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A Shore Thing: Post-Hurricane Outcomes for Businesses in Coastal Areas

Melissa Chow () and Jordan Stanley

Working Papers from U.S. Census Bureau, Center for Economic Studies

Abstract: During the twenty-first century, hurricanes, heavy storms, and flooding have affected many areas in the United States. Natural disasters and climate change can cause property damage and could have an impact on a variety of business outcomes. This paper builds upon existing research and literature that analyzes the impact of natural disasters on businesses. Specifically, we look at the differential effect of eight hurricanes during the period 2000-2009 on establishments in coastal counties relative to establishments in coastal-adjacent or inland counties. Our outcomes of interest include establishment employment and death. We find that following a hurricane event, establishments located in a coastal county have lower employment and increased probability of death relative to establishments in non-coastal counties.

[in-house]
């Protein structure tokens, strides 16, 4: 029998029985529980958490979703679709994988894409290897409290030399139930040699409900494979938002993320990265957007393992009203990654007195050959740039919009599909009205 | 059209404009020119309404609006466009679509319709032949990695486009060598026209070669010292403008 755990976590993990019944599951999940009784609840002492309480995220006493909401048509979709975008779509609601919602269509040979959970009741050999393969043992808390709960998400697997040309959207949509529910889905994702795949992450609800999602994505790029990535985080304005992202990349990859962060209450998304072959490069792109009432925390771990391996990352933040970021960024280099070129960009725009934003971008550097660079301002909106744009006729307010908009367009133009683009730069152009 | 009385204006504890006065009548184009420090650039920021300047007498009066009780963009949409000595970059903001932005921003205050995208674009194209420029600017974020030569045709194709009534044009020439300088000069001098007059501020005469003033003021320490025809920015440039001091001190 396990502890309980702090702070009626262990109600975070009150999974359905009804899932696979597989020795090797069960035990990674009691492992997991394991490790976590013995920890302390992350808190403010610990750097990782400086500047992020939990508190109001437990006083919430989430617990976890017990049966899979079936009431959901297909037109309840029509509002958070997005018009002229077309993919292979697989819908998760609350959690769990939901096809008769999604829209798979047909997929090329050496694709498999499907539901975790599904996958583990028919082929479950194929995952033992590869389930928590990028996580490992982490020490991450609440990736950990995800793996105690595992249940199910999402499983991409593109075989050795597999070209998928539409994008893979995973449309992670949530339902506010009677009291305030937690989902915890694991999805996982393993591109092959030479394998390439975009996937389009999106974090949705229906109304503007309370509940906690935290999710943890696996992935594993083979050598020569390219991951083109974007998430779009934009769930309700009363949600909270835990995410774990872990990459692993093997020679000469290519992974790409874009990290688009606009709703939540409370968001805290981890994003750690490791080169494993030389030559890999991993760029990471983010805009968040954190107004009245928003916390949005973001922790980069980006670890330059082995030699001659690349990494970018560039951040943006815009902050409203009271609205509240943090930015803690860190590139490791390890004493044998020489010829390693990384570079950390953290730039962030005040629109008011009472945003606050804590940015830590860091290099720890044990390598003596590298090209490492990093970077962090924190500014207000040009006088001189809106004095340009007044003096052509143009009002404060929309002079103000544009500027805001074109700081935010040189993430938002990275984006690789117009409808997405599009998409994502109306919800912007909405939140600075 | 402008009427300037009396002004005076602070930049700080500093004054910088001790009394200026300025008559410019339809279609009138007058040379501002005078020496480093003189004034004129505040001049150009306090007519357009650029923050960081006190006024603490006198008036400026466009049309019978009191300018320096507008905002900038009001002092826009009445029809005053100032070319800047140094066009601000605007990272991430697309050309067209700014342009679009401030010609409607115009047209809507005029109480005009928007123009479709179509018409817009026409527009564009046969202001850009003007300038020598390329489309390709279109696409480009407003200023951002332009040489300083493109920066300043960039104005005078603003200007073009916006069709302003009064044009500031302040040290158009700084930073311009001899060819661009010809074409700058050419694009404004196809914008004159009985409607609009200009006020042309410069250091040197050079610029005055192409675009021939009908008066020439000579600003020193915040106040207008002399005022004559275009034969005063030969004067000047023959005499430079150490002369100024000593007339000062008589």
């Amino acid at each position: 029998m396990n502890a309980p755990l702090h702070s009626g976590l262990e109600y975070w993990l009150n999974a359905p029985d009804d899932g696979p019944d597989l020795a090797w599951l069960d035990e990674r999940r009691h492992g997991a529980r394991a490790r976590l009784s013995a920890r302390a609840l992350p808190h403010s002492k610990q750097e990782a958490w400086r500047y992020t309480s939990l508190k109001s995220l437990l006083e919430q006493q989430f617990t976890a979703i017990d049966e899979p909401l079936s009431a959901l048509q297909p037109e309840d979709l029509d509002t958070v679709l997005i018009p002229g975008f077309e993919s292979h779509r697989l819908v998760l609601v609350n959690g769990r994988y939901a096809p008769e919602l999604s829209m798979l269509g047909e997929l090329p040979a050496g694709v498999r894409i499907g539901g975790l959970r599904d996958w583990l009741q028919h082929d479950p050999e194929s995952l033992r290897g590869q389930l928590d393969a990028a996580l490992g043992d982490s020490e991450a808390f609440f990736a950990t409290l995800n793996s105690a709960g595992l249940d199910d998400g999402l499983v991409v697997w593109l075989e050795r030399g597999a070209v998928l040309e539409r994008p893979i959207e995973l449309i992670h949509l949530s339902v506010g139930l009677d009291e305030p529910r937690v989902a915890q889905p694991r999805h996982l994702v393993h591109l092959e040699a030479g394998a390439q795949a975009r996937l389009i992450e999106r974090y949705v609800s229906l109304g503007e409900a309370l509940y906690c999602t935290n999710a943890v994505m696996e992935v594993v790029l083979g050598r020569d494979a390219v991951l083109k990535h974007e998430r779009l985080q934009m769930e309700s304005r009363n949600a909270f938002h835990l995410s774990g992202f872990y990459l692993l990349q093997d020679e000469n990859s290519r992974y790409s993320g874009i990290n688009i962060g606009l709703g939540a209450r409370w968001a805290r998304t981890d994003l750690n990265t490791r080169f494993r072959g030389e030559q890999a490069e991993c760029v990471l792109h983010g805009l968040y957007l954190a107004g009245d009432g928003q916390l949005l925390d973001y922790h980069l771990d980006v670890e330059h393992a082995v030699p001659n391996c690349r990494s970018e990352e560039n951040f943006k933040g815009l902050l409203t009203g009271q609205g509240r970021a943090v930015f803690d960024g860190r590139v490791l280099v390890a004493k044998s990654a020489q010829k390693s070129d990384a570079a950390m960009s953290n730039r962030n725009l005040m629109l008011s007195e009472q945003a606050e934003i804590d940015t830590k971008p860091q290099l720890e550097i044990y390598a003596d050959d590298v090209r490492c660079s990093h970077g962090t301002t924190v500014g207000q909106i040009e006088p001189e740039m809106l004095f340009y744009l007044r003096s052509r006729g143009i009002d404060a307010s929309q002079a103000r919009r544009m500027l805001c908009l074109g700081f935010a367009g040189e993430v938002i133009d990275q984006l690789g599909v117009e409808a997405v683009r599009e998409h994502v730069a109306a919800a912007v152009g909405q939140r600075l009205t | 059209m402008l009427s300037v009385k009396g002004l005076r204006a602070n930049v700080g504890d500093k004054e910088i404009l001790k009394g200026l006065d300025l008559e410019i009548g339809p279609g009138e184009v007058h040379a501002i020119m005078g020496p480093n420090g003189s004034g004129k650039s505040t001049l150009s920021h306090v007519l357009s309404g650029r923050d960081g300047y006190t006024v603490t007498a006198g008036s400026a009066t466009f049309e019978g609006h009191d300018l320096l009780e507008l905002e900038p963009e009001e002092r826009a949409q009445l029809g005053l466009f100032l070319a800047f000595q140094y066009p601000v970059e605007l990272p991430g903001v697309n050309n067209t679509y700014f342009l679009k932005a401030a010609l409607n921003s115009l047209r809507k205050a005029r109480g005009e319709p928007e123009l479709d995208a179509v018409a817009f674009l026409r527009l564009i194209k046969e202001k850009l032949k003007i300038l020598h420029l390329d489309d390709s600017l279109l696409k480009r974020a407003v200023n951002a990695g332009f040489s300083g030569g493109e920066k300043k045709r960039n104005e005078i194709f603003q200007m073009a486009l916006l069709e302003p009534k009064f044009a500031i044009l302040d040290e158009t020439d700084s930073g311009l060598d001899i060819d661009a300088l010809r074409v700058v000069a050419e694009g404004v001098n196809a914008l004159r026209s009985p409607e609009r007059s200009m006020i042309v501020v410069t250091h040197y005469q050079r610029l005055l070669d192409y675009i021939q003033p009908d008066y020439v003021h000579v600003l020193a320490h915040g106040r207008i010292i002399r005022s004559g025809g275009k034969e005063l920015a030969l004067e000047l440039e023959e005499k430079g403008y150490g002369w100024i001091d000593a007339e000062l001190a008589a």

Keywords: hurricane; natural disaster; coasts; employment; exit. (search for similar items in EconPapers)
JEL-codes: D22 L20 Q54 (search for similar items in EconPapers)
Pages: 50 pages
Date: 2020-09
New Economics Papers: this item is included in nep-env
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Downloads: (external link) First version, 2020 (application/pdf)

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Handle: RePEc:cen:wpaper:20-27